The phagosomal pathway was enriched in Smokers vs Never-smokers in the joint gender model (p = 1.4 × 10−6, FDR = 2.7 × 10−5). Proteins with significantly increased levels are highlighted in red, and decreased levels in dark blue. (FcγR, P08637, Low affinity immunoglobulin γ Fc region receptor III-A; CR3, P11215/P05107, CD11b/CD18; αMβ2, P11215/P05107, CD11b/CD18; Collectins, Q8IWL1, Pulmonary surfactant-associated protein A2; SRA1, P21757, Macrophage scavenger receptor types I and II; MARCO, Q9UEW3, Macrophage receptor MARCO; TAP1, Q03518, Antigen peptide transporter 1; TAP2, Q03519, Antigen peptide transporter 2; F-actin, P60709, β-actin; Stx13, Q86Y82, Syntaxin-12; TfR, P02786, Transferrin receptor protein 1; LAMP, P13473, lysosome-associated membrane glycoprotein 2; Cathepsin S: P25774, Cathepsin S; Cathepsin L1: P07711, Cathepsin L1; vATPase: P38606, P21281, P61421, P21283, Q9Y5K8, P36543, O75348, Q9UI12, V-ATPase subunit A, B2, d1, C1, D, E1, G1, H, respectively; gp91, P04839, Cytochrome b-245 heavy chain; p40phox, Q15080, Neutrophil cytosol factor 4. Protein details are listed in Additional file 1: Table S5)

Gender-stratified pathway analysis showed that the majority of pathways mentioned above was altered in both genders in a similar fashion (Table 2, Additional file 1: Table S6), except the ribosomal- and glycolysis/gluconeogenesis pathways. In glycolysis/gluconeogenesis, five proteins were up-regulated in female Smokers (Fig. 4a), while four proteins were down-regulated in males (Fig. 4b).
Fig. 4
Fig. 4

Gender-specific alterations in glycolysis/gluconeogenesis in Smokers. a The increased expression levels (in red) of five proteins (HK2, FBP1, FBP2, ALDOA and ENO1) in the female Smoker. b The decreased levels (in blue) of four proteins (HK2, PGK1, PGH2 and LDHA) in male Smokers. The levels of four proteins (DLAT, PDHA1, DLD and PDHB) in pathway pyruvate metabolism were increased in both gender Smokers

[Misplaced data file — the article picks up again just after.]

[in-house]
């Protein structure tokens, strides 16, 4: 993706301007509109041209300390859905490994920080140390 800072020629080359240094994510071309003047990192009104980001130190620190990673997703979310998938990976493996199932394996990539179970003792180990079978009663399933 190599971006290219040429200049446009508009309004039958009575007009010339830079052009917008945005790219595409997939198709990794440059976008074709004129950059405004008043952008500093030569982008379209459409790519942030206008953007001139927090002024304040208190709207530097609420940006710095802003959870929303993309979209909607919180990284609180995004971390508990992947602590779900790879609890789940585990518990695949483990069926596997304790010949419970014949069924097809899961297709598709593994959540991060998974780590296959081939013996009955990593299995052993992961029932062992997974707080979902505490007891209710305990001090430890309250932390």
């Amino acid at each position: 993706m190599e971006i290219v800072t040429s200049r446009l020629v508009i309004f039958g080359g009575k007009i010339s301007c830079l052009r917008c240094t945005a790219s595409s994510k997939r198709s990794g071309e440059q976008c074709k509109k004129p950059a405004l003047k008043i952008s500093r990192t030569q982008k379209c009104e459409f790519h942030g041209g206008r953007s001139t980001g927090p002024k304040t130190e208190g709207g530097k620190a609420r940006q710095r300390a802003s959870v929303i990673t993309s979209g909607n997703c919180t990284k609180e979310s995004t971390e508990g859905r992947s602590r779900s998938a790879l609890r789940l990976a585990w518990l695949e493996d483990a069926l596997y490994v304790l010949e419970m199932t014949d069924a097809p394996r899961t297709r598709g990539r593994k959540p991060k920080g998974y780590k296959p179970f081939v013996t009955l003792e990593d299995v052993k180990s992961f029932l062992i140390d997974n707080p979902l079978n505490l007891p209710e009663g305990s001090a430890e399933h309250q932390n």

Four pathways altered in Smokers were found to be altered in female Smokers with COPD: citrate cycle, oxidative phosphorylation, lysosome and phagosome [15]. The majority of protein levels in oxidative phosphorylation and citrate cycle increased in female Smokers (Fig. 5a, c) were further increased in COPD patients (Fig. 5b, d). For the lysosomal pathway, the majority of proteins increased in female Smokers, with the opposite trend in female smoking COPD patients, as indicated by the one shared protein (Fig. 5f).
Fig. 5
Fig. 5

Pathways altered both due to smoking (left panels) and COPD (right panels) in females. The majority of expression levels in oxidative phosphorylation increased in the female Smoker compared to Never-smoker groups (a), and were further elevated in female current-smoker COPD compared with female Smoker groups (b), with six shared proteins (S). The levels of proteins in the citrate cycle were elevated in female Smokers compared to Never-smokers (c), and further increased in female smokers with COPD (d), with 4 proteins in common (S). The majority of protein levels in the lysosomal pathway were increased in female Smokers (e), but decreased in female smokers with COPD (f), with one common protein altered in the opposite direction (S). The bars display the scaled loadings, p(corr) of the predictive component from OPLS-DA models. Positive p(corr)[1] indicates increased protein levels. Full protein names are provided in Additional file 1: Table S3